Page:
Songs of 84: Soul Kind of Feeling / Dynamic Hepnotics

In late 1984, going into 1985, my prized possession at the time was an LP named “Choose 1985”, a compilation album assembled in collaboration between three once major, now defunct labels: Festival Records (now part of Warner Music Australia), RCA Records (now part of Sony) and EMI Music (now split between Universal and Warner Music). The album captures a snapshot of big charting singles on the various sub-labels that these three groups had between them. As a then-8 year old, this was a collection of the coolest tracks ever, and I played it so much as to wear away the grooves such that the record was almost transparent when held up to the light.

In retrospect, it looks like a hodgepodge, a collection of tunes with no musical link to them. However that was the nature of the pop charts at the time. Tastes were broad amongst the record buying public of the time, and this collection shows it.

Starting with the massive selling hit “Ghostbusters” by Ray Parker Jr, and ending 18 tracks later and 70 minutes later with the tragically horrid “Agadoo” by Black Lace, the record covered earnest peons by U2 (“Pride (In The Name of Love)”), the bull-in-a-china-shop energy of Jimmy Barnes’ debut solo single (“No Second Prize”), the indie dancefloor grooves of Machinations (“No Say In It”) and the drag club party anthem by Divine (“You Think You’re a Man”).

In between the appearance of two legendary soul acts in the form of Hall and Oates (“Out Of Touch”) and The Pointer Sisters (“Jump”) at the start of side two of the original vinyl, was a track by a Sydney soul group calling themselves the Dynamic Hepnotics. “Soul Kind of Feeling” was all over the radio in the summer of 1984/85 and it was a massive top 5 hit single for the band. Their only big hit, in fact.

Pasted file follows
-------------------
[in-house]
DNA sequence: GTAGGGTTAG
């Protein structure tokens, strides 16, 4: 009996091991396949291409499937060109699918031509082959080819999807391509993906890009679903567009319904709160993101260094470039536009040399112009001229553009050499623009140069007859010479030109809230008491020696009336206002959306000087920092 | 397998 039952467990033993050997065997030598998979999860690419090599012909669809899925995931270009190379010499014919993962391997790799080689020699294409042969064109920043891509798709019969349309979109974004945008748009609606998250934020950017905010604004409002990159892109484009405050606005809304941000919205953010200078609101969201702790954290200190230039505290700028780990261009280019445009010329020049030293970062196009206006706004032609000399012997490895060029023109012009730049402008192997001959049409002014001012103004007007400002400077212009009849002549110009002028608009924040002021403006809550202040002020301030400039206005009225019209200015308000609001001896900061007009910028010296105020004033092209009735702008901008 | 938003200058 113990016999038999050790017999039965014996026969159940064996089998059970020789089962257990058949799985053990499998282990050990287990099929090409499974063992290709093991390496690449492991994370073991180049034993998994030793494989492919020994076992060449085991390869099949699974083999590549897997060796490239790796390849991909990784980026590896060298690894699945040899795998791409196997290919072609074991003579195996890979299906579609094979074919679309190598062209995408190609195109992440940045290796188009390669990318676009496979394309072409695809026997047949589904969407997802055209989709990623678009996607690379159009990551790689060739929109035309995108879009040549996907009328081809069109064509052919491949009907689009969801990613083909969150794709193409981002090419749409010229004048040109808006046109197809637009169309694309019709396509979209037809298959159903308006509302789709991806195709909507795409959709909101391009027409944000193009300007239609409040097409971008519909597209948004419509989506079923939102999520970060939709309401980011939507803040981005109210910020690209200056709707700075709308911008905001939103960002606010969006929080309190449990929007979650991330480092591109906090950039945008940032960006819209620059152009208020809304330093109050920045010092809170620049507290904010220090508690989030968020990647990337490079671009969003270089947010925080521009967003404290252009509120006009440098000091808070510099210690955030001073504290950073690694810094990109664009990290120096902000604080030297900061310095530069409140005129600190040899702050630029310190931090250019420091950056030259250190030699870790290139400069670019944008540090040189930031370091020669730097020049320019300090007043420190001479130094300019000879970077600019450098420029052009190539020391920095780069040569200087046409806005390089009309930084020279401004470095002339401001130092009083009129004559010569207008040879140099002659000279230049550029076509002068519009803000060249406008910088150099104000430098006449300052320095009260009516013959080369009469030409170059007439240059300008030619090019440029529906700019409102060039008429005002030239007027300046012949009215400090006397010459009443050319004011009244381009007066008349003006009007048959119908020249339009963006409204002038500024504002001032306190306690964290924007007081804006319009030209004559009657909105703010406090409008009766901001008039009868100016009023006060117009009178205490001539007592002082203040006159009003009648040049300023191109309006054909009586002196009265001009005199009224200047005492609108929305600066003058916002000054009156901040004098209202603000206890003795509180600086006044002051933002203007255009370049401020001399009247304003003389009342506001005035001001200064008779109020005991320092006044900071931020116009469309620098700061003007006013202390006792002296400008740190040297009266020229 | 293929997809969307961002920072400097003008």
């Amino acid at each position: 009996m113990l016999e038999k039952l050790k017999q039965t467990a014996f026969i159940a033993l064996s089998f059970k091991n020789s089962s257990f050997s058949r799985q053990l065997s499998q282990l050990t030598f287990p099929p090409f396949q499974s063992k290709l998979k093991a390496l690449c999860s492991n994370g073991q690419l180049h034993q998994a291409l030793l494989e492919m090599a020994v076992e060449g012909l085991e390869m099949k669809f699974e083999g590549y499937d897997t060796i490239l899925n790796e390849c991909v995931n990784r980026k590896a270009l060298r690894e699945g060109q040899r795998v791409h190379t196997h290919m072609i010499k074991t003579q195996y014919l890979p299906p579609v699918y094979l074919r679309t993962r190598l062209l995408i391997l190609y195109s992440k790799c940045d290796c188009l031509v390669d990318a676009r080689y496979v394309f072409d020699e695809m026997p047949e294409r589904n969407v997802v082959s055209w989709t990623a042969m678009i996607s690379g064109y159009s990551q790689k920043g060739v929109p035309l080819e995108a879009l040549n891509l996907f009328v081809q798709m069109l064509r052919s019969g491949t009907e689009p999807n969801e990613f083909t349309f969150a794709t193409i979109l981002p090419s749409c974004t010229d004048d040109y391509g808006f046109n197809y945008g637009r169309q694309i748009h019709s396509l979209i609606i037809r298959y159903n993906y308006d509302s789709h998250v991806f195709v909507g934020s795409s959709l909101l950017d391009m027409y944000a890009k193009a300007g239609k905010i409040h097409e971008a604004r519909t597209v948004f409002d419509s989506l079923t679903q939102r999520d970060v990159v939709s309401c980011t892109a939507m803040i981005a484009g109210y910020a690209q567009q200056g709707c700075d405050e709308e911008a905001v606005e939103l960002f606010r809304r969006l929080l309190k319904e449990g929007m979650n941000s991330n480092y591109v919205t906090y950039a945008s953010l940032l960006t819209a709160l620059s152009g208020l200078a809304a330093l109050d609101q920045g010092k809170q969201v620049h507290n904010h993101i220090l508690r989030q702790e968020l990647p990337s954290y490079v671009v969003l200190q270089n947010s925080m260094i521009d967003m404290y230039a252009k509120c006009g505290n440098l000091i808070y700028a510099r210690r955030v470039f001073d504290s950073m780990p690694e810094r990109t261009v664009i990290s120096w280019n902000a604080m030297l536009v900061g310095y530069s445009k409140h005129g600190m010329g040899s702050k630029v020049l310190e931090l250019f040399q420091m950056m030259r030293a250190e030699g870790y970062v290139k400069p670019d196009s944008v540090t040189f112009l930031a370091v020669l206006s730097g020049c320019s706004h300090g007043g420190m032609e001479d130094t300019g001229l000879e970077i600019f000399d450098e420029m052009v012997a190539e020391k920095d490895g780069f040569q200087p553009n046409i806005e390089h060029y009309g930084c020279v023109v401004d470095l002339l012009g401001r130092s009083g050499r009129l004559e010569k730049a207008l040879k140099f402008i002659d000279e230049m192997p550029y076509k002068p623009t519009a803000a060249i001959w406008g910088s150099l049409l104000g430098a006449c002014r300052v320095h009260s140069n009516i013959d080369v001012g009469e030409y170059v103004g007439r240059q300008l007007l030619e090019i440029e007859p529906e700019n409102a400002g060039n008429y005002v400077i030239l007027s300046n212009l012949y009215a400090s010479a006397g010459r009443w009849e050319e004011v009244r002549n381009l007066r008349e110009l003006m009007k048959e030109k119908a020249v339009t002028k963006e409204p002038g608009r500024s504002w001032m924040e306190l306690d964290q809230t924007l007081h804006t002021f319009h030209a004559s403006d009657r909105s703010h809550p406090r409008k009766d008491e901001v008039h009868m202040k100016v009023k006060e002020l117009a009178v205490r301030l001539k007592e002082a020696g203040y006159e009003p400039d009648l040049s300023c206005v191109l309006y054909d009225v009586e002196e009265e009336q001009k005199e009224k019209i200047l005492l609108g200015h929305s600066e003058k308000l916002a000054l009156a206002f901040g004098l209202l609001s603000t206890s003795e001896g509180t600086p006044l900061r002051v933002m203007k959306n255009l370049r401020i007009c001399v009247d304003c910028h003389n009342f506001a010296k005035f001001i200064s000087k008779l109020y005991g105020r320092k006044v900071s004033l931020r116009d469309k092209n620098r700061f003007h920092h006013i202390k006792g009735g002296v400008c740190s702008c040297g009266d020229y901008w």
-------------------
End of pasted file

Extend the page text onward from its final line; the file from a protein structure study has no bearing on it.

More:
Formed in Sydney in 1979, Dynamic Hepnotics carved themselves out a unique sound rooted in American R&B and Southern Soul, in an era when big beer barns around the country had big, loud, sweaty rock bands playing full tilt to hundreds of punters lubricated with loads of alcohol.

The Hepnotics’ brand of soul and funk wasn’t necessarily going to fly in the rock music pubs of the capital cities. They played small clubs and festivals and anywhere that would have them. However, with a hit record under their belt, they became pop stars, and they found it hard to maintain that momentum that comes with fame. They toured hard, to the point of burnout, flaming out for good in 1986 after years of constantly replacing and recruiting new members.

“Soul Kind Of Feeling” is a track that isn’t a full on sonic barrage like a lot of classic soul tunes could be. “Feeling” uses the instruments sparingly in order to create space, and it builds a cool vibe to get drawn into. It sounded as great on FM radio as it did on the tightly wound grooves of that old LP of mine. It is a record that has stood the test of time, largely because it didn’t sound like anything else of its time.

The band have reclaimed the rights to their recordings and they are now readily available on the Bandcamp page, and via their website at

David Kowalski, a writer and podcaster, is celebrating songs that turn 40 this year.

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